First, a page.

3D Systems selected to 3D print “critical components” of Airbus’ OneSat satellites

3D Systems has announced that aerospace manufacturer Airbus has contracted it to produce “critical components” of the upcoming OneSat satellite. 

Unlike traditional satellites, which are designed for specifically-defined missions, Airbus says the OneSat will be fully-reconfigurable in-orbit, enabling it to change coverage area, capacity and frequency “on the fly.” Having been selected to help build the device, 3D Systems will now deploy its DMP Factory 500 platform to serially produce parts of its antenna arrays, in a way that could enhance its performance. 

“Our company has a strong partnership with 3D Systems and has relied on its team of application engineers to help us bring our most advanced designs to life,” said Stephen Phipps, OneSat antenna program manager at Airbus Defence and Space. “Everything from the quality of the parts produced using their printers, through to parts qualification, quality management, and overall project management have helped Airbus Defence and Space maintain its position as an industry leader.”

“OneSat is a truly disruptive product, and we wanted our design and manufacturing process to possess that same level of innovation.”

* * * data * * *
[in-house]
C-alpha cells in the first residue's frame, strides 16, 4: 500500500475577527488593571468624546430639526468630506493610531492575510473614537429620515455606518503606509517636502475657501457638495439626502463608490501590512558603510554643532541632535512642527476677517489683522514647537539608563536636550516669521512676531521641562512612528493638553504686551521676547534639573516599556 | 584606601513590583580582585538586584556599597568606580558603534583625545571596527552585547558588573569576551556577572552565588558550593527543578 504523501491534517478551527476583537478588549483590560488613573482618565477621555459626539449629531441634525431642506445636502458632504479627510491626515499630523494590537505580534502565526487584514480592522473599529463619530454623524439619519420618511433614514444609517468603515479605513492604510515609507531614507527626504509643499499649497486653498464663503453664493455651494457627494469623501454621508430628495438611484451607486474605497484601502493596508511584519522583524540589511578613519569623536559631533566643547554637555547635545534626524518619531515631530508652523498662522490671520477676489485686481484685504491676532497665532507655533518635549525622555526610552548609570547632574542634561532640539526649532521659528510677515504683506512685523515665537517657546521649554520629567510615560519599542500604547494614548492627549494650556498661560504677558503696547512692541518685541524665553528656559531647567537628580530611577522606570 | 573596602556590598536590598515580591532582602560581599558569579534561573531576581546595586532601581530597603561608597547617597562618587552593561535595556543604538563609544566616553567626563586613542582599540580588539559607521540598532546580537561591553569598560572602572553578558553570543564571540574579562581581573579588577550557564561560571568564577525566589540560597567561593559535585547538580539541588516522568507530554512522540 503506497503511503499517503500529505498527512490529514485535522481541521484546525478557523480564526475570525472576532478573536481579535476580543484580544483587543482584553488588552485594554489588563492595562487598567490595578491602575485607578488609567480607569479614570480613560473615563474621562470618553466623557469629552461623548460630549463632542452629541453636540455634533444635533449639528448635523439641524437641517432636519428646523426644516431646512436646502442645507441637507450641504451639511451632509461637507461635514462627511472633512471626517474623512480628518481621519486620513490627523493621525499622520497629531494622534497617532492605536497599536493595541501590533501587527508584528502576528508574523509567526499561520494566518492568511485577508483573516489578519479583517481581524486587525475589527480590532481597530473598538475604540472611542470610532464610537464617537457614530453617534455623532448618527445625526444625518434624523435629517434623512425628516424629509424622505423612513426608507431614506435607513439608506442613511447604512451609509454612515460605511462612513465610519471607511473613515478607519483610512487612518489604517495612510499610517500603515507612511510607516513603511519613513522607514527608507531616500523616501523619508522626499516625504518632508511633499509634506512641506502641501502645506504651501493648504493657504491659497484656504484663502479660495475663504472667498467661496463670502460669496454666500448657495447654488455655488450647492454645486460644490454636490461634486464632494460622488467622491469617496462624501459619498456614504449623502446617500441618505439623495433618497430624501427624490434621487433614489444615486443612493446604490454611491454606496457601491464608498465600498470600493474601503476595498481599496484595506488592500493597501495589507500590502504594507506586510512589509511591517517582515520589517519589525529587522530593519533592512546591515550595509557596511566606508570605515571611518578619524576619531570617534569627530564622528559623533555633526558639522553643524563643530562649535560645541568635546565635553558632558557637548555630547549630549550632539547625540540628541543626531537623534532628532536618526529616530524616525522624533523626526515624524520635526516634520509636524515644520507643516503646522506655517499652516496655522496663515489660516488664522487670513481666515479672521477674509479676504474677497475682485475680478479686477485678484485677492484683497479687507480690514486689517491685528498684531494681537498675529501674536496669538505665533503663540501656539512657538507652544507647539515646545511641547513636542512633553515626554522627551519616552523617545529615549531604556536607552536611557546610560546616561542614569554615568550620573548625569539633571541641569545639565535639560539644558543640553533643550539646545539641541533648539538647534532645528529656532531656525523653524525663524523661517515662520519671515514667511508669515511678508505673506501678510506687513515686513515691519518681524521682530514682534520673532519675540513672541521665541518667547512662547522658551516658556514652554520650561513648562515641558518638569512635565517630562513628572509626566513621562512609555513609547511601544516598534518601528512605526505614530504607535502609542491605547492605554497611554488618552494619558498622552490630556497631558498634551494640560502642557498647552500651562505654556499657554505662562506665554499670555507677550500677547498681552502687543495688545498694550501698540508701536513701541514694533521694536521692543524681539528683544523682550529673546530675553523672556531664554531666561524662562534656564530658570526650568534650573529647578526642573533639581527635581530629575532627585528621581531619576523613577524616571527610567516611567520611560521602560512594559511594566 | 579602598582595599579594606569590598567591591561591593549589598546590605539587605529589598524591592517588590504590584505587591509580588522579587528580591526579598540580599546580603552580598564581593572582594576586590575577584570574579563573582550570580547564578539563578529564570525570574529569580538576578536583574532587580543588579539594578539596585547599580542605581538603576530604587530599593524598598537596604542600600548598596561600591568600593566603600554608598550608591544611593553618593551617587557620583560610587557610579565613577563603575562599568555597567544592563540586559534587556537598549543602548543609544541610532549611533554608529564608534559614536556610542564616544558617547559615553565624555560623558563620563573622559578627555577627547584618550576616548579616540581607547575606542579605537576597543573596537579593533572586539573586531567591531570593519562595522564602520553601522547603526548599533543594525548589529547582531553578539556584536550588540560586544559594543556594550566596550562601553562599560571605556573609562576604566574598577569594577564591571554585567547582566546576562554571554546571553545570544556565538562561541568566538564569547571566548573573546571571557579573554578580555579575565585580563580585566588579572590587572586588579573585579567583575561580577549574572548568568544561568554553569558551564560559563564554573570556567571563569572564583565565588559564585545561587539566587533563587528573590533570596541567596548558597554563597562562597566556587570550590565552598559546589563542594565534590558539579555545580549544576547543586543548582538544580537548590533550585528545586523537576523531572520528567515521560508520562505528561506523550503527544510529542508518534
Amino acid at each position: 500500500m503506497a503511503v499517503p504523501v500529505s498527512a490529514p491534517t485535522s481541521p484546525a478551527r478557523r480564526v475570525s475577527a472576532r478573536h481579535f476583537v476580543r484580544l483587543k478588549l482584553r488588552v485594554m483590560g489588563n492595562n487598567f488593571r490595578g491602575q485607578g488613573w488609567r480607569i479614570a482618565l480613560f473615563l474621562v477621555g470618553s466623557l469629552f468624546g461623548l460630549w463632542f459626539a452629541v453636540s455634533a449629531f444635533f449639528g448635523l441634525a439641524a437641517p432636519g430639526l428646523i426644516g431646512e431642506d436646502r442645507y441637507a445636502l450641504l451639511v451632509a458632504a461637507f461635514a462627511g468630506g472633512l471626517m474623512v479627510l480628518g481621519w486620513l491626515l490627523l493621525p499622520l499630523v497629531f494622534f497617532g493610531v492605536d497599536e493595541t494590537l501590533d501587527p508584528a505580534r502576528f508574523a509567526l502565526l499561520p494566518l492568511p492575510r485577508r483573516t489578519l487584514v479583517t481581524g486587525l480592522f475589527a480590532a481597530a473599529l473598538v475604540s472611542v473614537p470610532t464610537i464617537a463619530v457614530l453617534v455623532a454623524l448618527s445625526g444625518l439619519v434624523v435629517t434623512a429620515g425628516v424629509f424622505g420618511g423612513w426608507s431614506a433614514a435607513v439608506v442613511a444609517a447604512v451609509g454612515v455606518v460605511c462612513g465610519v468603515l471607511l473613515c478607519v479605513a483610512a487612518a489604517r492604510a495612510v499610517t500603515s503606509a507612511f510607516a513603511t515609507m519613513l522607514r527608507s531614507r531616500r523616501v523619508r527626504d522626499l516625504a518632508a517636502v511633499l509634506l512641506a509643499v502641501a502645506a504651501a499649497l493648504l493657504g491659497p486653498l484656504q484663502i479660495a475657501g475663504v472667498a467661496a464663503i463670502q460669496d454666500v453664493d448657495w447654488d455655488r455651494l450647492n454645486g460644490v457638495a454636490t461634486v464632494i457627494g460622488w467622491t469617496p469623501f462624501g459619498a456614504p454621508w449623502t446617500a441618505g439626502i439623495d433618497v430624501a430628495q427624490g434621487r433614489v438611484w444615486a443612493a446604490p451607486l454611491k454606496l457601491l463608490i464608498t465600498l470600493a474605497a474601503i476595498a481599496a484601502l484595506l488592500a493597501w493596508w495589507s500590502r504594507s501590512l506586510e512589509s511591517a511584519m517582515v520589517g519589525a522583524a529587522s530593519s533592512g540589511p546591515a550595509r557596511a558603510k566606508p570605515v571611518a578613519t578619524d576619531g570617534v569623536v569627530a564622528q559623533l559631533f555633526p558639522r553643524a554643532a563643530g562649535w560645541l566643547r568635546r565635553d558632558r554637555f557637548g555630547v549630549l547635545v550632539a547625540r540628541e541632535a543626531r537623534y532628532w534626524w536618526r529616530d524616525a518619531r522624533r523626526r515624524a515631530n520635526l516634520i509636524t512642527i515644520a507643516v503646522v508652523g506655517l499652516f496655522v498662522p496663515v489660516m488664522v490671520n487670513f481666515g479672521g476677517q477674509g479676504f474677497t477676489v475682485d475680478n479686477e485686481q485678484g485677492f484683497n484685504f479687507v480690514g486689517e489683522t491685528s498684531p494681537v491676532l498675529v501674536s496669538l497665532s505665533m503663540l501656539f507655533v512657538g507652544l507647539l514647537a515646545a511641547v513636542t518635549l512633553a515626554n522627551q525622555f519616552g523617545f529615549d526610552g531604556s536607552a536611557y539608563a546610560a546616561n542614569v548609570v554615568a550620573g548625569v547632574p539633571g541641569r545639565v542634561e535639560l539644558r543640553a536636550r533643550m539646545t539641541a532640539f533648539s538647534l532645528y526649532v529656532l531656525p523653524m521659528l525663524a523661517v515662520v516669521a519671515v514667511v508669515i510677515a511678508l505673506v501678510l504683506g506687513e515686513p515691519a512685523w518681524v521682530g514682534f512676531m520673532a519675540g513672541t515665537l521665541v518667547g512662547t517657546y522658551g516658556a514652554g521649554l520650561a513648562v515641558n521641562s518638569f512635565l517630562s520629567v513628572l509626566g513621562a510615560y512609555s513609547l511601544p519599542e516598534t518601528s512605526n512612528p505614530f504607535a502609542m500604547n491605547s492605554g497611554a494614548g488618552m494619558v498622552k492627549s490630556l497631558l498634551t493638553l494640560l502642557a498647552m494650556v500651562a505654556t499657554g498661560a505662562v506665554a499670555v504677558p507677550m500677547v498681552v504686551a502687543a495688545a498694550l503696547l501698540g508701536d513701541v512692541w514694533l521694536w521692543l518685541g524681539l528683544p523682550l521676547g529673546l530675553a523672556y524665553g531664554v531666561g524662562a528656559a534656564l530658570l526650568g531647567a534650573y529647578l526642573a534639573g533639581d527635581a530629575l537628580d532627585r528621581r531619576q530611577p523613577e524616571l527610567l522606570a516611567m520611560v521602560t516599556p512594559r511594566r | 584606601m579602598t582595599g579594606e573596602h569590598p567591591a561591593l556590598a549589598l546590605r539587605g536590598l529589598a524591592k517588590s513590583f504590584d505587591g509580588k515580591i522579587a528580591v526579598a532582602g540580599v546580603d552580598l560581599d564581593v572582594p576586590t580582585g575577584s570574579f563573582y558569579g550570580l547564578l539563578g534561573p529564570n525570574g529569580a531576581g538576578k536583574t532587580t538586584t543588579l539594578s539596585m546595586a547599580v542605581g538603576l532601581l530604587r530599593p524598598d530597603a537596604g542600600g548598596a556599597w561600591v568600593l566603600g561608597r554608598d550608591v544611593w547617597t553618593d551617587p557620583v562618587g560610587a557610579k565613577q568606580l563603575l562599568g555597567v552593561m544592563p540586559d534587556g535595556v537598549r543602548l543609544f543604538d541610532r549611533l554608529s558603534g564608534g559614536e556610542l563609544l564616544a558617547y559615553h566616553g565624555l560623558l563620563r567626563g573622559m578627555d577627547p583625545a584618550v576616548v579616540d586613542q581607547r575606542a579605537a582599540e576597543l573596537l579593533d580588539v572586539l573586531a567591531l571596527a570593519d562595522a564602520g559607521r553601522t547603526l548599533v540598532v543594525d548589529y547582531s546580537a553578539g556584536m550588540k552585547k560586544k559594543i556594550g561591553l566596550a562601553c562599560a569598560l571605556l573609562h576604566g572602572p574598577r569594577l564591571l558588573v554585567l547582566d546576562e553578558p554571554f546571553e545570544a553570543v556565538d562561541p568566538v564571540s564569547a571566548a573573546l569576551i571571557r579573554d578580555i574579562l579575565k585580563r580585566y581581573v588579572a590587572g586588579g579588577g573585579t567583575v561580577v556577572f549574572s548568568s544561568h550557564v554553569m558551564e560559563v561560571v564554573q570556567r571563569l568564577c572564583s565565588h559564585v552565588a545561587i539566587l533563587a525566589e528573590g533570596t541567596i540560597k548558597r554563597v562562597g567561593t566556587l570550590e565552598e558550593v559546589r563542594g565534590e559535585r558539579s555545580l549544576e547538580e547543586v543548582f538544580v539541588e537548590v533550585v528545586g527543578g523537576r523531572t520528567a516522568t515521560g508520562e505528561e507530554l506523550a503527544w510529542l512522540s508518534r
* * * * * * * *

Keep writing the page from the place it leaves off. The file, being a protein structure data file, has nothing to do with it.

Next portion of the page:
An artist's impression of what the OneSat satellite will look like. Image via Airbus.
An artist’s impression of what the OneSat satellite will look like. Image via Airbus.

Airbus’ continued 3D printing adoption

As you’d expect from the self-professed largest aeronautics and space firm in Europe, Airbus constantly involves itself in cutting edge R&D, with the aim of identifying tech innovations that unlock aerospace manufacturing advances. 

This approach has often led Airbus to experiment with 3D printing, particularly on the aviation side of its business. As recently as June last year, Materialise and EOS became the first qualified to SLS 3D print flight-ready Airbus parts. At the time, this development was expected to allow the former’s technology to be used in the production of aircraft elements for planes like the A320, A330, and A340.